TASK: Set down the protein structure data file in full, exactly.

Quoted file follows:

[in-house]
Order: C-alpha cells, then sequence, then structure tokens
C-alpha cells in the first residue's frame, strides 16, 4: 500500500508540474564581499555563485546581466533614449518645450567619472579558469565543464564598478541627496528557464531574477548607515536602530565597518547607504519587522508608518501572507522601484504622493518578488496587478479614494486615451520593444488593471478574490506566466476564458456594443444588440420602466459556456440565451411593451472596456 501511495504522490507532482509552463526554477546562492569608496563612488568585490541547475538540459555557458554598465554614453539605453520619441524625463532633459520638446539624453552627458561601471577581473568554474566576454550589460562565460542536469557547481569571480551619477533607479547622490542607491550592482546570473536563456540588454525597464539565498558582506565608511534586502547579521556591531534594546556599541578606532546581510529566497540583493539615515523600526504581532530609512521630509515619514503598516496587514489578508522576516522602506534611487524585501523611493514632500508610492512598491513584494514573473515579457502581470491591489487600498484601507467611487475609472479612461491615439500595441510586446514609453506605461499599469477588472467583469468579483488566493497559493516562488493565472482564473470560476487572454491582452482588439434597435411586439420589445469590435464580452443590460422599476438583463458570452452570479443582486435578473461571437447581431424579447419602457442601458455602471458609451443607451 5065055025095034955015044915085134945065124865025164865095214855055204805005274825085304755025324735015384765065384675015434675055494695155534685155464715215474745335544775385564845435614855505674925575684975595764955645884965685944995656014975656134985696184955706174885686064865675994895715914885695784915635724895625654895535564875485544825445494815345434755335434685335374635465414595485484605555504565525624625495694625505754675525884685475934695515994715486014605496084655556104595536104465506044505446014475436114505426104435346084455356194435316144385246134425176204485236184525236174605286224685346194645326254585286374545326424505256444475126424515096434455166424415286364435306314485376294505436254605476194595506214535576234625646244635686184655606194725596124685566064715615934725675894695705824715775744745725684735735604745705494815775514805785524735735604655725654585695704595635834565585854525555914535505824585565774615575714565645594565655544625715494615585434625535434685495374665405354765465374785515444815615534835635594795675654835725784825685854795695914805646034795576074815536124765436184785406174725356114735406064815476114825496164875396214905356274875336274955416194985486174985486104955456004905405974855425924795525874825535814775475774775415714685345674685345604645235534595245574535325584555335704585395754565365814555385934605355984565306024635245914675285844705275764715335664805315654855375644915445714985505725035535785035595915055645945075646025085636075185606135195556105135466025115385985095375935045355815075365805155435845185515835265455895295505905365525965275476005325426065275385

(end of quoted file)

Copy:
[in-house]
Order: C-alpha cells, then sequence, then structure tokens
C-alpha cells in the first residue's frame, strides 16, 4: 500500500508540474564581499555563485546581466533614449518645450567619472579558469565543464564598478541627496528557464531574477548607515536602530565597518547607504519587522508608518501572507522601484504622493518578488496587478479614494486615451520593444488593471478574490506566466476564458456594443444588440420602466459556456440565451411593451472596456 501511495504522490507532482509552463526554477546562492569608496563612488568585490541547475538540459555557458554598465554614453539605453520619441524625463532633459520638446539624453552627458561601471577581473568554474566576454550589460562565460542536469557547481569571480551619477533607479547622490542607491550592482546570473536563456540588454525597464539565498558582506565608511534586502547579521556591531534594546556599541578606532546581510529566497540583493539615515523600526504581532530609512521630509515619514503598516496587514489578508522576516522602506534611487524585501523611493514632500508610492512598491513584494514573473515579457502581470491591489487600498484601507467611487475609472479612461491615439500595441510586446514609453506605461499599469477588472467583469468579483488566493497559493516562488493565472482564473470560476487572454491582452482588439434597435411586439420589445469590435464580452443590460422599476438583463458570452452570479443582486435578473461571437447581431424579447419602457442601458455602471458609451443607451 5065055025095034955015044915085134945065124865025164865095214855055204805005274825085304755025324735015384765065384675015434675055494695155534685155464715215474745335544775385564845435614855505674925575684975595764955645884965685944995656014975656134985696184955706174885686064865675994895715914885695784915635724895625654895535564875485544825445494815345434755335434685335374635465414595485484605555504565525624625495694625505754675525884685475934695515994715486014605496084655556104595536104465506044505446014475436114505426104435346084455356194435316144385246134425176204485236184525236174605286224685346194645326254585286374545326424505256444475126424515096434455166424415286364435306314485376294505436254605476194595506214535576234625646244635686184655606194725596124685566064715615934725675894695705824715775744745725684735735604745705494815775514805785524735735604655725654585695704595635834565585854525555914535505824585565774615575714565645594565655544625715494615585434625535434685495374665405354765465374785515444815615534835635594795675654835725784825685854795695914805646034795576074815536124765436184785406174725356114735406064815476114825496164875396214905356274875336274955416194985486174985486104955456004905405974855425924795525874825535814775475774775415714685345674685345604645235534595245574535325584555335704585395754565365814555385934605355984565306024635245914675285844705275764715335664805315654855375644915445714985505725035535785035595915055645945075646025085636075185606135195556105135466025115385985095375935045355815075365805155435845185515835265455895295505905365525965275476005325426065275385